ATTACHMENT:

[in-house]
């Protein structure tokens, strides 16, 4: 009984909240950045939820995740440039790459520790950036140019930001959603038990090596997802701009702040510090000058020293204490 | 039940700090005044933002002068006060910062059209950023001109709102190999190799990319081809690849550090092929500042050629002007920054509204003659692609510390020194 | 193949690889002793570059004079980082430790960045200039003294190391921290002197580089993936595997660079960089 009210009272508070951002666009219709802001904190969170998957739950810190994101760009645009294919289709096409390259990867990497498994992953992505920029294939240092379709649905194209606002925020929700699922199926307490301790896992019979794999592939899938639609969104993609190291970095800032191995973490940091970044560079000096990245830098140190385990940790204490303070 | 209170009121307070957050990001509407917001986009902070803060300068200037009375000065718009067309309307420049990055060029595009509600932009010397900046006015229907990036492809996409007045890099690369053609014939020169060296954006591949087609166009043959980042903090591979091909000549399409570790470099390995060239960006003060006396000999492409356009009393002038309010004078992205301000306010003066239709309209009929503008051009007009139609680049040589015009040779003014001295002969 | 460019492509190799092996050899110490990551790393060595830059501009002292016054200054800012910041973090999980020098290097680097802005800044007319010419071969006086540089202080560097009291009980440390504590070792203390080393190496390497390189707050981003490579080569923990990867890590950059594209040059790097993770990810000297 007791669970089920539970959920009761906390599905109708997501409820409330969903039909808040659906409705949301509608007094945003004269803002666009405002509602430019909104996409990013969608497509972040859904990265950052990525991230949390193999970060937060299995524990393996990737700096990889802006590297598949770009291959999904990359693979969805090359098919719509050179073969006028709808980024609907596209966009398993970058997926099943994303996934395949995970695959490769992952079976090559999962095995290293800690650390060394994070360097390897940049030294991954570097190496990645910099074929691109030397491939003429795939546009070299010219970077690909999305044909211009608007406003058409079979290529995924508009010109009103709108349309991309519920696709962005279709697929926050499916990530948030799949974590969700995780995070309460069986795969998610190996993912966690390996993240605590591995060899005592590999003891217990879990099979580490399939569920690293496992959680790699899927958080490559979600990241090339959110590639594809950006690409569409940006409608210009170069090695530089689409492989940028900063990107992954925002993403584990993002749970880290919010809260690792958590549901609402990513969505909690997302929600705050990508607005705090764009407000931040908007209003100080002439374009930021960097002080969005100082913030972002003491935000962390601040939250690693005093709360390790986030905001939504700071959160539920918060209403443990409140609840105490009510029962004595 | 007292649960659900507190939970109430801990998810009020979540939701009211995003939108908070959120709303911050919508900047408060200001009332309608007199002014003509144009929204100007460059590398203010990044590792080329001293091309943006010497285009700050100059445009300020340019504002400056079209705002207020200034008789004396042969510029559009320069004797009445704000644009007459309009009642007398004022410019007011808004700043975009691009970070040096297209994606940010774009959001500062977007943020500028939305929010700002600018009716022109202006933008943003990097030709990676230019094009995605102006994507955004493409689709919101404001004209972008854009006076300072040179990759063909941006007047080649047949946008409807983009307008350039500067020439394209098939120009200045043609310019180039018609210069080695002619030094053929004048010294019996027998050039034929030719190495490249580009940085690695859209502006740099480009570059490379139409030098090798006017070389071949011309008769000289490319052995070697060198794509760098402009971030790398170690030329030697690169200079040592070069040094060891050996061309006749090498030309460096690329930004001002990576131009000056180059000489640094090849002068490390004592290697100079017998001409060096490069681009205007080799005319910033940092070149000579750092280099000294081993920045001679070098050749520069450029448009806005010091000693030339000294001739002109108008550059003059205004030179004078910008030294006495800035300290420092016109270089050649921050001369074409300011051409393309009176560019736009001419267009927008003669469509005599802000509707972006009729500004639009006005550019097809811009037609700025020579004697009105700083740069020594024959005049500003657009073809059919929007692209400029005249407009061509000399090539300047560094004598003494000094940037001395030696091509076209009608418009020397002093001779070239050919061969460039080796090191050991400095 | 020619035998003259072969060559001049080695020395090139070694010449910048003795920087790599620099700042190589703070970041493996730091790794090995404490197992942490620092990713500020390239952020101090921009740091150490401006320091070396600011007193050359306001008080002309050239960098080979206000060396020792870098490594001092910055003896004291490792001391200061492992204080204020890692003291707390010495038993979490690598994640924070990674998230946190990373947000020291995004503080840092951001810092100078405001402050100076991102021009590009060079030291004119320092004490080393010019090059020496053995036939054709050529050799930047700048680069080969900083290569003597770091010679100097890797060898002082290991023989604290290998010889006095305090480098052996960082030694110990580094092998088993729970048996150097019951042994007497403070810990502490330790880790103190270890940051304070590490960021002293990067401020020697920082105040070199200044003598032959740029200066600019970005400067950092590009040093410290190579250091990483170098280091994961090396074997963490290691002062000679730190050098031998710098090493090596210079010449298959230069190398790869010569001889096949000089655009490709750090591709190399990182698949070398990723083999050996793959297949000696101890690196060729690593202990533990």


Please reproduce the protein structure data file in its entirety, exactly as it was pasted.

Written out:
[in-house]
């Protein structure tokens, strides 16, 4: 009984909240950045939820995740440039790459520790950036140019930001959603038990090596997802701009702040510090000058020293204490 | 039940700090005044933002002068006060910062059209950023001109709102190999190799990319081809690849550090092929500042050629002007920054509204003659692609510390020194 | 193949690889002793570059004079980082430790960045200039003294190391921290002197580089993936595997660079960089 009210009272508070951002666009219709802001904190969170998957739950810190994101760009645009294919289709096409390259990867990497498994992953992505920029294939240092379709649905194209606002925020929700699922199926307490301790896992019979794999592939899938639609969104993609190291970095800032191995973490940091970044560079000096990245830098140190385990940790204490303070 | 209170009121307070957050990001509407917001986009902070803060300068200037009375000065718009067309309307420049990055060029595009509600932009010397900046006015229907990036492809996409007045890099690369053609014939020169060296954006591949087609166009043959980042903090591979091909000549399409570790470099390995060239960006003060006396000999492409356009009393002038309010004078992205301000306010003066239709309209009929503008051009007009139609680049040589015009040779003014001295002969 | 460019492509190799092996050899110490990551790393060595830059501009002292016054200054800012910041973090999980020098290097680097802005800044007319010419071969006086540089202080560097009291009980440390504590070792203390080393190496390497390189707050981003490579080569923990990867890590950059594209040059790097993770990810000297 007791669970089920539970959920009761906390599905109708997501409820409330969903039909808040659906409705949301509608007094945003004269803002666009405002509602430019909104996409990013969608497509972040859904990265950052990525991230949390193999970060937060299995524990393996990737700096990889802006590297598949770009291959999904990359693979969805090359098919719509050179073969006028709808980024609907596209966009398993970058997926099943994303996934395949995970695959490769992952079976090559999962095995290293800690650390060394994070360097390897940049030294991954570097190496990645910099074929691109030397491939003429795939546009070299010219970077690909999305044909211009608007406003058409079979290529995924508009010109009103709108349309991309519920696709962005279709697929926050499916990530948030799949974590969700995780995070309460069986795969998610190996993912966690390996993240605590591995060899005592590999003891217990879990099979580490399939569920690293496992959680790699899927958080490559979600990241090339959110590639594809950006690409569409940006409608210009170069090695530089689409492989940028900063990107992954925002993403584990993002749970880290919010809260690792958590549901609402990513969505909690997302929600705050990508607005705090764009407000931040908007209003100080002439374009930021960097002080969005100082913030972002003491935000962390601040939250690693005093709360390790986030905001939504700071959160539920918060209403443990409140609840105490009510029962004595 | 007292649960659900507190939970109430801990998810009020979540939701009211995003939108908070959120709303911050919508900047408060200001009332309608007199002014003509144009929204100007460059590398203010990044590792080329001293091309943006010497285009700050100059445009300020340019504002400056079209705002207020200034008789004396042969510029559009320069004797009445704000644009007459309009009642007398004022410019007011808004700043975009691009970070040096297209994606940010774009959001500062977007943020500028939305929010700002600018009716022109202006933008943003990097030709990676230019094009995605102006994507955004493409689709919101404001004209972008854009006076300072040179990759063909941006007047080649047949946008409807983009307008350039500067020439394209098939120009200045043609310019180039018609210069080695002619030094053929004048010294019996027998050039034929030719190495490249580009940085690695859209502006740099480009570059490379139409030098090798006017070389071949011309008769000289490319052995070697060198794509760098402009971030790398170690030329030697690169200079040592070069040094060891050996061309006749090498030309460096690329930004001002990576131009000056180059000489640094090849002068490390004592290697100079017998001409060096490069681009205007080799005319910033940092070149000579750092280099000294081993920045001679070098050749520069450029448009806005010091000693030339000294001739002109108008550059003059205004030179004078910008030294006495800035300290420092016109270089050649921050001369074409300011051409393309009176560019736009001419267009927008003669469509005599802000509707972006009729500004639009006005550019097809811009037609700025020579004697009105700083740069020594024959005049500003657009073809059919929007692209400029005249407009061509000399090539300047560094004598003494000094940037001395030696091509076209009608418009020397002093001779070239050919061969460039080796090191050991400095 | 020619035998003259072969060559001049080695020395090139070694010449910048003795920087790599620099700042190589703070970041493996730091790794090995404490197992942490620092990713500020390239952020101090921009740091150490401006320091070396600011007193050359306001008080002309050239960098080979206000060396020792870098490594001092910055003896004291490792001391200061492992204080204020890692003291707390010495038993979490690598994640924070990674998230946190990373947000020291995004503080840092951001810092100078405001402050100076991102021009590009060079030291004119320092004490080393010019090059020496053995036939054709050529050799930047700048680069080969900083290569003597770091010679100097890797060898002082290991023989604290290998010889006095305090480098052996960082030694110990580094092998088993729970048996150097019951042994007497403070810990502490330790880790103190270890940051304070590490960021002293990067401020020697920082105040070199200044003598032959740029200066600019970005400067950092590009040093410290190579250091990483170098280091994961090396074997963490290691002062000679730190050098031998710098090493090596210079010449298959230069190398790869010569001889096949000089655009490709750090591709190399990182698949070398990723083999050996793959297949000696101890690196060729690593202990533990």